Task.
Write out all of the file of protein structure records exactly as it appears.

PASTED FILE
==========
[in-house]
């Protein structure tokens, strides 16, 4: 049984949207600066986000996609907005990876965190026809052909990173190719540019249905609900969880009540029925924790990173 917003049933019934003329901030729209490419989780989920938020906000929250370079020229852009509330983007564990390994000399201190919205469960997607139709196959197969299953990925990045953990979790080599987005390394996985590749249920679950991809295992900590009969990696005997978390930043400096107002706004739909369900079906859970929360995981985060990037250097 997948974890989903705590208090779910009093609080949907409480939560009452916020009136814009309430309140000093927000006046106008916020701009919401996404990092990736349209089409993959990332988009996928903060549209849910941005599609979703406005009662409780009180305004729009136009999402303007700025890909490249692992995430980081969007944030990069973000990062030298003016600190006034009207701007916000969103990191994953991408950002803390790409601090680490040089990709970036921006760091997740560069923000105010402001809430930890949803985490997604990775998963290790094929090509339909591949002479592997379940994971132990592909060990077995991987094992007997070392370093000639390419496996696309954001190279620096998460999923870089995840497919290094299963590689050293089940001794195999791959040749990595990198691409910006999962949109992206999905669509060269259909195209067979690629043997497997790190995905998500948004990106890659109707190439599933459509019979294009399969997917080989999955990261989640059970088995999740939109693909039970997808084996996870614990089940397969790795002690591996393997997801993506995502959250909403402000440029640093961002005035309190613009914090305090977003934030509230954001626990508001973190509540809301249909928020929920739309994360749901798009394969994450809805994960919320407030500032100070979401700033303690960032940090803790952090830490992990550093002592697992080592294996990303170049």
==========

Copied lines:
[in-house]
């Protein structure tokens, strides 16, 4: 049984949207600066986000996609907005990876965190026809052909990173190719540019249905609900969880009540029925924790990173 917003049933019934003329901030729209490419989780989920938020906000929250370079020229852009509330983007564990390994000399201190919205469960997607139709196959197969299953990925990045953990979790080599987005390394996985590749249920679950991809295992900590009969990696005997978390930043400096107002706004739909369900079906859970929360995981985060990037250097 997948974890989903705590208090779910009093609080949907409480939560009452916020009136814009309430309140000093927000006046106008916020701009919401996404990092990736349209089409993959990332988009996928903060549209849910941005599609979703406005009662409780009180305004729009136009999402303007700025890909490249692992995430980081969007944030990069973000990062030298003016600190006034009207701007916000969103990191994953991408950002803390790409601090680490040089990709970036921006760091997740560069923000105010402001809430930890949803985490997604990775998963290790094929090509339909591949002479592997379940994971132990592909060990077995991987094992007997070392370093000639390419496996696309954001190279620096998460999923870089995840497919290094299963590689050293089940001794195999791959040749990595990198691409910006999962949109992206999905669509060269259909195209067979690629043997497997790190995905998500948004990106890659109707190439599933459509019979294009399969997917080989999955990261989640059970088995999740939109693909039970997808084996996870614990089940397969790795002690591996393997997801993506995502959250909403402000440029640093961002005035309190613009914090305090977003934030509230954001626990508001973190509540809301249909928020929920739309994360749901798009394969994450809805994960919320407030500032100070979401700033303690960032940090803790952090830490992990550093002592697992080592294996990303170049």